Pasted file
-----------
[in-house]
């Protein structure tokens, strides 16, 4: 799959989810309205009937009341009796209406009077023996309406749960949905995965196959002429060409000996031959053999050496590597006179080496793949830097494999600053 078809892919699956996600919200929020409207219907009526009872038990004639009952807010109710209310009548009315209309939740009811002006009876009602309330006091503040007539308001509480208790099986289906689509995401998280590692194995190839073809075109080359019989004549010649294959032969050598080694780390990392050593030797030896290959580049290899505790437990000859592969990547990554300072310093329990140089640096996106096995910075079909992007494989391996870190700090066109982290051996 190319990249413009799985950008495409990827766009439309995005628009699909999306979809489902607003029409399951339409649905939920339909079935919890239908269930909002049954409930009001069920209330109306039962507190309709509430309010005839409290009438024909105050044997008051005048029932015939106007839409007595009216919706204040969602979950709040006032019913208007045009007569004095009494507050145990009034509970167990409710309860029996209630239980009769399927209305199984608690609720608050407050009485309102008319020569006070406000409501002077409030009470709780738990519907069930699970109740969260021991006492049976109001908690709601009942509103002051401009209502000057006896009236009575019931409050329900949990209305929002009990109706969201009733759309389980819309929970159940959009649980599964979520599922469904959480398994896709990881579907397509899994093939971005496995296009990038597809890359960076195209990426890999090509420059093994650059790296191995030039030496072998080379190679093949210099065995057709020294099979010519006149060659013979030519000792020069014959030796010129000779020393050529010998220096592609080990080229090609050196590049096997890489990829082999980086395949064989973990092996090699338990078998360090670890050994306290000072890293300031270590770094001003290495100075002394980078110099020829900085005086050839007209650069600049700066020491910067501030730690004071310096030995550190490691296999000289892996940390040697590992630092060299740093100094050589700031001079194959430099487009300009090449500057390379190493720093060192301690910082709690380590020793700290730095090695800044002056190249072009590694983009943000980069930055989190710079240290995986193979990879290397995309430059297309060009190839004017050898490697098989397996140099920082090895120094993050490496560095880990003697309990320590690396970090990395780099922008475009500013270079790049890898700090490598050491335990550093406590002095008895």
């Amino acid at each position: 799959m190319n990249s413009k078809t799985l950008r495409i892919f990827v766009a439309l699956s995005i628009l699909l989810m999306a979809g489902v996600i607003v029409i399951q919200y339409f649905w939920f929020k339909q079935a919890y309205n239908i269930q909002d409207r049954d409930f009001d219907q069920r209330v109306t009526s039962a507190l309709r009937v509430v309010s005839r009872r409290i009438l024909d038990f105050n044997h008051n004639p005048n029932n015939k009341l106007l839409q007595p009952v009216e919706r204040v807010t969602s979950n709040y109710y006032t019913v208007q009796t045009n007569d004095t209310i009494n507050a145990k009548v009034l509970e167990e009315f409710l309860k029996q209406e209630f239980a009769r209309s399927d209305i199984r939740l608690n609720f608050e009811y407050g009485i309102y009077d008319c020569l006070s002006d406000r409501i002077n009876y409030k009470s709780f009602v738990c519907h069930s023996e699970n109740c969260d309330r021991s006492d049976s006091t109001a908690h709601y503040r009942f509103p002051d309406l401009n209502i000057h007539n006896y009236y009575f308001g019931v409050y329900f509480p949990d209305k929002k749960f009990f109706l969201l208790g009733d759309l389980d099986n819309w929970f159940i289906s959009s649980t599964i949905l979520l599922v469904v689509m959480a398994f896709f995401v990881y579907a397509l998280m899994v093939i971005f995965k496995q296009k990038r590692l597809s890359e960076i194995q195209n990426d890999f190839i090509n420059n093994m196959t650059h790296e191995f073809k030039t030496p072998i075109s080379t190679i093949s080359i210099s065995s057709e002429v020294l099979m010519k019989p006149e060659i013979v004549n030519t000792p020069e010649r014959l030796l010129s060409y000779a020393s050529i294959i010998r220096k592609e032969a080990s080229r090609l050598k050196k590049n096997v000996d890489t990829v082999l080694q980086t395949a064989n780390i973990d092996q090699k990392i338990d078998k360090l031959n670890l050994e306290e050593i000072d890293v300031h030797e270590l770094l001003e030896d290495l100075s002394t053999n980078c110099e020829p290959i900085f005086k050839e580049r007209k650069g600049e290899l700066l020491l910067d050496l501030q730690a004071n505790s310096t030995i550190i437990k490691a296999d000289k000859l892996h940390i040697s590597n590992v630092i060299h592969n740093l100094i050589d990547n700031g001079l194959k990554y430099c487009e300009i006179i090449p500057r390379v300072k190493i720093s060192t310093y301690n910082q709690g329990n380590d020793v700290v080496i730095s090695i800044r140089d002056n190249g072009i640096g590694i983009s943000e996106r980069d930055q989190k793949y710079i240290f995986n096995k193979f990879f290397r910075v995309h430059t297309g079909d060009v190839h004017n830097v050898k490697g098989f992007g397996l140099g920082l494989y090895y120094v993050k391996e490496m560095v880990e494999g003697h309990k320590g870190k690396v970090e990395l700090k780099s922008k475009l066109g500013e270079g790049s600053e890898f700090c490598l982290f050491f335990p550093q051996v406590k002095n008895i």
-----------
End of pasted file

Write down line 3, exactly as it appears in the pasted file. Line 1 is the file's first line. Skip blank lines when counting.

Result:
């Amino acid at each position: 799959m190319n990249s413009k078809t799985l950008r495409i892919f990827v766009a439309l699956s995005i628009l699909l989810m999306a979809g489902v996600i607003v029409i399951q919200y339409f649905w939920f929020k339909q079935a919890y309205n239908i269930q909002d409207r049954d409930f009001d219907q069920r209330v109306t009526s039962a507190l309709r009937v509430v309010s005839r009872r409290i009438l024909d038990f105050n044997h008051n004639p005048n029932n015939k009341l106007l839409q007595p009952v009216e919706r204040v807010t969602s979950n709040y109710y006032t019913v208007q009796t045009n007569d004095t209310i009494n507050a145990k009548v009034l509970e167990e009315f409710l309860k029996q209406e209630f239980a009769r209309s399927d209305i199984r939740l608690n609720f608050e009811y407050g009485i309102y009077d008319c020569l006070s002006d406000r409501i002077n009876y409030k009470s709780f009602v738990c519907h069930s023996e699970n109740c969260d309330r021991s006492d049976s006091t109001a908690h709601y503040r009942f509103p002051d309406l401009n209502i000057h007539n006896y009236y009575f308001g019931v409050y329900f509480p949990d209305k929002k749960f009990f109706l969201l208790g009733d759309l389980d099986n819309w929970f159940i289906s959009s649980t599964i949905l979520l599922v469904v689509m959480a398994f896709f995401v990881y579907a397509l998280m899994v093939i971005f995965k496995q296009k990038r590692l597809s890359e960076i194995q195209n990426d890999f190839i090509n420059n093994m196959t650059h790296e191995f073809k030039t030496p072998i075109s080379t190679i093949s080359i210099s065995s057709e002429v020294l099979m010519k019989p006149e060659i013979v004549n030519t000792p020069e010649r014959l030796l010129s060409y000779a020393s050529i294959i010998r220096k592609e032969a080990s080229r090609l050598k050196k590049n096997v000996d890489t990829v082999l080694q980086t395949a064989n780390i973990d092996q090699k990392i338990d078998k360090l031959n670890l050994e306290e050593i000072d890293v300031h030797e270590l770094l001003e030896d290495l100075s002394t053999n980078c110099e020829p290959i900085f005086k050839e580049r007209k650069g600049e290899l700066l020491l910067d050496l501030q730690a004071n505790s310096t030995i550190i437990k490691a296999d000289k000859l892996h940390i040697s590597n590992v630092i060299h592969n740093l100094i050589d990547n700031g001079l194959k990554y430099c487009e300009i006179i090449p500057r390379v300072k190493i720093s060192t310093y301690n910082q709690g329990n380590d020793v700290v080496i730095s090695i800044r140089d002056n190249g072009i640096g590694i983009s943000e996106r980069d930055q989190k793949y710079i240290f995986n096995k193979f990879f290397r910075v995309h430059t297309g079909d060009v190839h004017n830097v050898k490697g098989f992007g397996l140099g920082l494989y090895y120094v993050k391996e490496m560095v880990e494999g003697h309990k320590g870190k690396v970090e990395l700090k780099s922008k475009l066109g500013e270079g790049s600053e890898f700090c490598l982290f050491f335990p550093q051996v406590k002095n008895i």